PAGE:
You’ll Never Guess What’s Being Debated In The Supreme Court

The U.S. Supreme Court is currently deliberating the case of Moore v. Harper, which centers around the “independent state legislature theory” and has significant implications for the upcoming 2024 election. This theory argues for the authority of state legislatures in administering federal elections within their respective states, with limited interference from state courts or governors.

At the core of the case is the dismissal by North Carolina’s Supreme Court of a GOP-backed apportionment plan on grounds of alleged partisanship. Republicans swiftly challenged this decision and managed to reopen the redistricting case after regaining control of the state Supreme Court.

However, uncertainties loom regarding whether the Supreme Court will render a comprehensive resolution on the validity of the independent state legislature theory in time for the 2024 elections.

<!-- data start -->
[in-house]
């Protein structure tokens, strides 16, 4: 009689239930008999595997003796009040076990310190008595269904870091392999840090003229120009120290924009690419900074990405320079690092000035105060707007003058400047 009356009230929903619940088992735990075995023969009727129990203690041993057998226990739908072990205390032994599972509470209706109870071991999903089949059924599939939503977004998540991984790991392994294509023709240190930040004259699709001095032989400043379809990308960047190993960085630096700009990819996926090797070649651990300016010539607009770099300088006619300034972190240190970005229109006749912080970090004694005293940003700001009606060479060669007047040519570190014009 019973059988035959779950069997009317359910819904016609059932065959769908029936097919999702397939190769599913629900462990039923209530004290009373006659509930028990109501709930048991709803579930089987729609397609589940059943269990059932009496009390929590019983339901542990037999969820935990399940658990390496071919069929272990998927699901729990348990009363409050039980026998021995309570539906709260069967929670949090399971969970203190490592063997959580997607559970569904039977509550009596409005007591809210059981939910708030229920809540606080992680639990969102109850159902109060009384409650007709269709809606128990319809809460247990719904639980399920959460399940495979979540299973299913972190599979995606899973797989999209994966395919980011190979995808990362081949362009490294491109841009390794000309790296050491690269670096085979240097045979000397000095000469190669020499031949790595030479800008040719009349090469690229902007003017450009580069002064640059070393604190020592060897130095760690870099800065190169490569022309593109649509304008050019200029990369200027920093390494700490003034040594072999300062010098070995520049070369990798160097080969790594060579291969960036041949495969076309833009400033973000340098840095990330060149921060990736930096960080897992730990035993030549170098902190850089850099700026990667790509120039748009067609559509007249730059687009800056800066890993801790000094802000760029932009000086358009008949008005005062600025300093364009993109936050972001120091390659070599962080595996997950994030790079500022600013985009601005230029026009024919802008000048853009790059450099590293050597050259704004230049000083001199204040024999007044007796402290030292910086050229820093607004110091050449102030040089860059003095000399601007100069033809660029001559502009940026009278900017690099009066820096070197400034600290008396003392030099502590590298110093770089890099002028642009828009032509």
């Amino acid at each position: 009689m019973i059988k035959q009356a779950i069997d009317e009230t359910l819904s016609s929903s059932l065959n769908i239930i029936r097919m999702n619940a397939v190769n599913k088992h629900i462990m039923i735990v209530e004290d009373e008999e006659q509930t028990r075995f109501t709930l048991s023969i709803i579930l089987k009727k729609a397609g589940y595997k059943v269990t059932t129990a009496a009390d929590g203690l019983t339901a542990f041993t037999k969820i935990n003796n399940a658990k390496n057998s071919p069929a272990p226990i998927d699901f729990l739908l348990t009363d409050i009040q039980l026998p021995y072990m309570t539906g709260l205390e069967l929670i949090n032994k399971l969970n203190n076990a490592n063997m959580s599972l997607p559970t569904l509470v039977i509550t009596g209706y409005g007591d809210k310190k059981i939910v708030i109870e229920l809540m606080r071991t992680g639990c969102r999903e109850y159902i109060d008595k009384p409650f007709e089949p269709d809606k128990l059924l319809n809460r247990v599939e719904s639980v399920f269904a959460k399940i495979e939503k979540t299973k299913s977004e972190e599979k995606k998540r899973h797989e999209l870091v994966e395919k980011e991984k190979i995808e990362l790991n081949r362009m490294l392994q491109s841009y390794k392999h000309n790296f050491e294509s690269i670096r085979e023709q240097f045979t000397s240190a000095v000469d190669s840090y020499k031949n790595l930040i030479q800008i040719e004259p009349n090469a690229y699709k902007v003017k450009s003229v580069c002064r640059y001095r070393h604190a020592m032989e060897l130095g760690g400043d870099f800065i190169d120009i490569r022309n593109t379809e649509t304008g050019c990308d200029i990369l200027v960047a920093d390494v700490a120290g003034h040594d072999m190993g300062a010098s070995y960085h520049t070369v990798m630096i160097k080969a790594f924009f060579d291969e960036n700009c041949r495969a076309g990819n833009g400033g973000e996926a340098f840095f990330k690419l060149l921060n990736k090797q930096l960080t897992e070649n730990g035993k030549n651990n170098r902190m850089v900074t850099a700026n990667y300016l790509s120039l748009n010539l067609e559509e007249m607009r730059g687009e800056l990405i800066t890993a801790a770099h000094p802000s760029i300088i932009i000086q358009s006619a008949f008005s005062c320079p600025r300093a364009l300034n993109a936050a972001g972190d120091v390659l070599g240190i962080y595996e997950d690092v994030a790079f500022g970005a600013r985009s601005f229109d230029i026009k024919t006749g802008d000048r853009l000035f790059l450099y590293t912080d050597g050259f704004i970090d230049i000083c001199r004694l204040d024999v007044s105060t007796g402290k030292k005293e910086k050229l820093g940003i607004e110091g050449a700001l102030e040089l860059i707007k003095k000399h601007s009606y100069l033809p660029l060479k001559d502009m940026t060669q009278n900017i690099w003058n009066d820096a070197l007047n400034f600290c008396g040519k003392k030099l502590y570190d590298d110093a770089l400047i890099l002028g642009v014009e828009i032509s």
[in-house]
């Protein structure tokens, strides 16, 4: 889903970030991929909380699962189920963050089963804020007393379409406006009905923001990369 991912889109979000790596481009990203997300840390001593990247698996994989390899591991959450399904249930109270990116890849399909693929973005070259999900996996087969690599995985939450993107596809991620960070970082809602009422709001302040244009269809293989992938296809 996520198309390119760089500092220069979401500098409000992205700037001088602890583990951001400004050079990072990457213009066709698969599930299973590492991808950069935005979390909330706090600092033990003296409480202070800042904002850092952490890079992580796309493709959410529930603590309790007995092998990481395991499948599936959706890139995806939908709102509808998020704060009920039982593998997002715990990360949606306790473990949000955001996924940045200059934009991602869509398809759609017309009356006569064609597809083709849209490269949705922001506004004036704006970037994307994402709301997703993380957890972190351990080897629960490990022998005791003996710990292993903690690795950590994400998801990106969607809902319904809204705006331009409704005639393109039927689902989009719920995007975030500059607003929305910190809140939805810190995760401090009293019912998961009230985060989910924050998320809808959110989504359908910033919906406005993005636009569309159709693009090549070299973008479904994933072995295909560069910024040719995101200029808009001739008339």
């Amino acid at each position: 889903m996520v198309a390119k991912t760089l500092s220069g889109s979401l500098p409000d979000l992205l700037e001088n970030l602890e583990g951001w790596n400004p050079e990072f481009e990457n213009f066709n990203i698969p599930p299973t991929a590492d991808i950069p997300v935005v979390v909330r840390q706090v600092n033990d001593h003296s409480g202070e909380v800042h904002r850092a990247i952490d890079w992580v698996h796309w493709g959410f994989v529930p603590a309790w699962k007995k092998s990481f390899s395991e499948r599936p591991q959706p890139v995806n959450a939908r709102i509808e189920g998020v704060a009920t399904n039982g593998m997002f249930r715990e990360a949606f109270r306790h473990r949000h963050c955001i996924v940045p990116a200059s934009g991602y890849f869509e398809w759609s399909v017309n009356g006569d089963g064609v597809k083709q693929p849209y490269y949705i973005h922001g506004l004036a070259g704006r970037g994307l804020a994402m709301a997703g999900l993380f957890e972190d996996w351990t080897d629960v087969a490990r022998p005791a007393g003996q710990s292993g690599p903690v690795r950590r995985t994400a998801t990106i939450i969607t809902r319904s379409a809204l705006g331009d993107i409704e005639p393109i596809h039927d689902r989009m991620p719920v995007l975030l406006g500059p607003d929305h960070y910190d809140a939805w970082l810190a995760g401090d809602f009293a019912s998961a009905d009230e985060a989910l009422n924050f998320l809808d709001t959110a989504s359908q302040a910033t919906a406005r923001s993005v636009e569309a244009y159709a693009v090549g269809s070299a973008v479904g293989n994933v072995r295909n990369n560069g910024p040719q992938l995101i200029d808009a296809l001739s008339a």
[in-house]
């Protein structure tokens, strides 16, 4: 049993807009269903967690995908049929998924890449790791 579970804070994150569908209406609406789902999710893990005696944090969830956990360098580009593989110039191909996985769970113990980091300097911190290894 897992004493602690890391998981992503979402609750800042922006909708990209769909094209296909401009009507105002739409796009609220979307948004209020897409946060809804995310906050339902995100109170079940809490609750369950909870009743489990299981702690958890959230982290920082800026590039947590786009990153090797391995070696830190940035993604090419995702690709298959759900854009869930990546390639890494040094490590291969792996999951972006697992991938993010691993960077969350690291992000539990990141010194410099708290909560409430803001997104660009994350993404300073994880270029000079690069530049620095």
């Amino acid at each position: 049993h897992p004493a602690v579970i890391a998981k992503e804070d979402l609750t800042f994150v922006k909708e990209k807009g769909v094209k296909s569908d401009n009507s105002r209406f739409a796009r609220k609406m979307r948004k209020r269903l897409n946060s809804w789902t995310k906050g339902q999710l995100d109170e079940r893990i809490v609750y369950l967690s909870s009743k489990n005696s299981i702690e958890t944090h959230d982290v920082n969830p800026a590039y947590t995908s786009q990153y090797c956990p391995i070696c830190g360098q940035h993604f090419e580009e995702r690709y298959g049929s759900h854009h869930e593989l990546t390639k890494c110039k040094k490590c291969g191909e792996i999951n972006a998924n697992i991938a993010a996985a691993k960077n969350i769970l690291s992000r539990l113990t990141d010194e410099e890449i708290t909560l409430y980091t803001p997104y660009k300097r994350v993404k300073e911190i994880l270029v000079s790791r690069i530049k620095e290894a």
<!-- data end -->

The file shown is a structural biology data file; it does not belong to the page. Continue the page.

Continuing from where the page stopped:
One key source of uncertainty stems from questions surrounding standing, particularly after the North Carolina state Supreme Court overturned the previous ruling that was under consideration. The federal government, the state of North Carolina, and a group of voters have called for the Supreme Court to drop the case, arguing it has become moot.

However, this raises concerns that without a definitive ruling, state legislatures may feel emboldened to engage in gerrymandering and enact election integrity laws, potentially leading to legal challenges.

Conservative experts and organizations stress the importance of upholding the independent state legislature theory. They argue that a ruling discounting this theory could give way to the Left’s anti-democracy campaign, characterized by politicized lawsuits and chaos in our elections.

It is crucial to recognize that the independent state legislature theory aligns with a strict interpretation of the Constitution’s elections clause, which empowers state legislatures to prescribe the times, places, and manner of holding elections.

Source conservative brief